“Do not forget Julian Assange. Or you will lose him,” tweeted John Pilger on 5 August. The veteran Australian journalist stated that he’d just visited the Wikileaks founder in London’s Belmarsh prison, and “his health is deteriorating”.
“Treated worse than a murderer, he is isolated, medicated and denied the tools to fight the bogus charges of a US extradition,” Pilger continued. “I now fear for him. Do not forget him.” Indeed, it’s now been four and a half months since British authorities incarcerated Assange.
The Greens NSW also holds concerns for Assange’s health. At its State Delegates Council meeting last Sunday, the Greens NSW called on the Australian government to defend Assange “in the face of his lengthy enforced asylum, bad health, legal threats and incarceration”.
Further, the members of the local Greens are also demanding that Canberra seeks to have Assange brought to his home country, so that he can be “given the support and services he needs”, while his legal matters proceed.
And recent revelations made by multi-Walkley winning journalist Mark Davis downplay assertions in the public arena that Assange was somehow callous in his publishing of the files that made up the Manning leaks. Davis actually shot down this version of events as “a complete lie”.
Bring Assange home
“The Australian Greens have a long history of supporting Julian Assange, along with many of the cross benchers,” Support Assange and Wikileaks Coalition member Ian Rose told Sydney Criminal Lawyers.
The consensus decision on Assange that was taken at The Greens NSW weekend meeting, Mr Rose continued, “is a welcome relief, as it proves the narrative is shifting from one about his personality to one about his work and actions”.
The long-time Wikileaks supporter pointed to a glaring difference in the way that the Australian government worked to secure the release of journalist Peter Greste – who was imprisoned in Egypt in late 2013 – and Canberra’s lack of any meaningful response when it comes to Assange.
In Greste’s case, the federal government not only provided consular assistance, but it also provided a diplomatic response and it arranged a meeting between the foreign ministers of both nations. But, Morrison has stated that besides consular assistance, Assange will receive “no special treatment”.
“The Australian government has not afforded Assange anywhere near the same level of support,” Rose makes clear, “because it is cowered by its colonial masters the UK and the US.”
Alleged crimes on foreign soil
After he spent seven years living in exile at the Ecuadorian embassy in London, the South American country revoked Assange’s asylum, and handed him over to UK police. He was subsequently convicted of breaching bail in 2010 and sentenced to 50 weeks behind bars.
On the day of his UK arrest in April, the US also arrested Assange by proxy over an alleged hacking offence that didn’t occur on its soil. The initial single charge was later increased by US prosecutors to multiple espionage charges, which together carry a maximum prison term of 175 years.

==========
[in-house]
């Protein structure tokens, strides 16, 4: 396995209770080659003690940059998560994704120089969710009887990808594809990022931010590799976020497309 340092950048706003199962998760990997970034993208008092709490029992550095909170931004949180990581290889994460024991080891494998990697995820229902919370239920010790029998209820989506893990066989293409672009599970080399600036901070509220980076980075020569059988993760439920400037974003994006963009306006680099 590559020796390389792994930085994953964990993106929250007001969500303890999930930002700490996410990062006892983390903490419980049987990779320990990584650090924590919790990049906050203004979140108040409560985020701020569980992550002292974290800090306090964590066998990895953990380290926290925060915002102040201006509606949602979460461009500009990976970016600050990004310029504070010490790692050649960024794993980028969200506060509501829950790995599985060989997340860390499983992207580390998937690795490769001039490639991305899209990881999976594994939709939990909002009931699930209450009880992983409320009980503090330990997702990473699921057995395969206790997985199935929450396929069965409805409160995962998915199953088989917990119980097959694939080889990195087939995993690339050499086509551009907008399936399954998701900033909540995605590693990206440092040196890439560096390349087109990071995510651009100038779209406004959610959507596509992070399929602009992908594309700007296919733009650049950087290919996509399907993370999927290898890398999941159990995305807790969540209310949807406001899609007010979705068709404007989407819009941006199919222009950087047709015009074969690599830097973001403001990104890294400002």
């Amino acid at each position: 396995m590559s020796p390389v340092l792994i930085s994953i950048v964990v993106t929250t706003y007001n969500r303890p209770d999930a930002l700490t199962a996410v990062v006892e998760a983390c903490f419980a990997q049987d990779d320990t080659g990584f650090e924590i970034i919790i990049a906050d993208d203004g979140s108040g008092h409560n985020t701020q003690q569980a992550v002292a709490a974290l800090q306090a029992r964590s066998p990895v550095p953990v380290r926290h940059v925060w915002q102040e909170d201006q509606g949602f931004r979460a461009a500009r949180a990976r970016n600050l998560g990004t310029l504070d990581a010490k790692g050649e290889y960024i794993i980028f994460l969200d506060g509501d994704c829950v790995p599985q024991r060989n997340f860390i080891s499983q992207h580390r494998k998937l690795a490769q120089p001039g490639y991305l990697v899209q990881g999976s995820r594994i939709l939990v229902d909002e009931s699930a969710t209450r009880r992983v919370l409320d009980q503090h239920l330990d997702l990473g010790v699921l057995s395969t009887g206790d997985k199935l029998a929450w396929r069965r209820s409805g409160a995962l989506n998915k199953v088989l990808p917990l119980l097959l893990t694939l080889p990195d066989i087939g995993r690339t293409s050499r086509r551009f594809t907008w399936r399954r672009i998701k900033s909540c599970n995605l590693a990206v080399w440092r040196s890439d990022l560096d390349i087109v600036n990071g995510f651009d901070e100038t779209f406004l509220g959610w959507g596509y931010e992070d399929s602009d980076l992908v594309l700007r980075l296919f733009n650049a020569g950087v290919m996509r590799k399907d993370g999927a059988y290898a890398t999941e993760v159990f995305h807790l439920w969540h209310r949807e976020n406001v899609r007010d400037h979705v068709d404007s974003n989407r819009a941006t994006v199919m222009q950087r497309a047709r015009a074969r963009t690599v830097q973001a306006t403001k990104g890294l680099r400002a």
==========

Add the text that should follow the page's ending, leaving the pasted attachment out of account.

Washington is attempting to prosecute Assange over the 700,000-odd classified US military and diplomatic files leaked by Chelsea Manning, which Wikileaks went on to publish over 2010 and early 2011.
Assange is awaiting his extradition February hearing, which could see him sent to the US to stand trial over 18 federal counts that aren’t even alleged to have been committed in that country. And as he waits in Belmarsh prison, his health is failing under the isolated conditions he’s detained within.
A smear campaign discredited
Mark Davis gave a presentation at a Sydney Politics in the Pub event in August, where he elaborated on his involvement with Assange back in 2010 just prior to the publication of the first major Manning leaks: The Afghan War Logs. And Davis dispelled a few myths as he did so.
The Australian journalist explained that the Guardian reporters who were collaborating with Assange on the release of the classified documents have subsequently described the Wikileaks founder as someone who showed no concern over the fate of informants exposed by the leaks.
The idea that Assange was cavalier in his approach to those mentioned in the files is furthest from the truth, according to Davis. He stresses that Julian was very concerned about the named informants. And he went to great lengths to ensure their names were redacted to protect them.
“The Mark Davis revelations prove the point that Assange is a conscientious contributor to the global society,” Mr Rose said, “and that many of the media outlets he was working with were happy to make him the fall guy.”
Rose added that “Assange’s work publishing the revelations of whistleblowers” has threatened the multi-trillion dollar war industry. And it’s “no wonder” those profiteering from it are focused on discrediting him.
And as for Mr Davis, he’s since clarified his position in a 22 August statement, in which he outlines that “news organisations were willing to let Julian be a ‘fall guy’ and insulate themselves from responsibility for the release of the material”.
Implications for us all
Mr Rose said that Pilger was correct in his recent assertion regarding Julian Assange. “So, it is up to us, the Australian populous, to unite in support of Assange and what his work represents to us” he explained.
The prosecution of whistleblower David McBride, the AFP raid on Annika Smethurst, and the push to criminalise climate activism, are, as far as Rose is concerned, examples that reveal Australia is in “grave danger” of becoming one of the most “heavily monitored and controlled societies” on Earth.
“What is happening to Assange will happen to us all if we don’t unite to defend him,” Mr Rose concluded, “as it is not just his life in danger, it is what he represents, the ability to live in a free and open society.”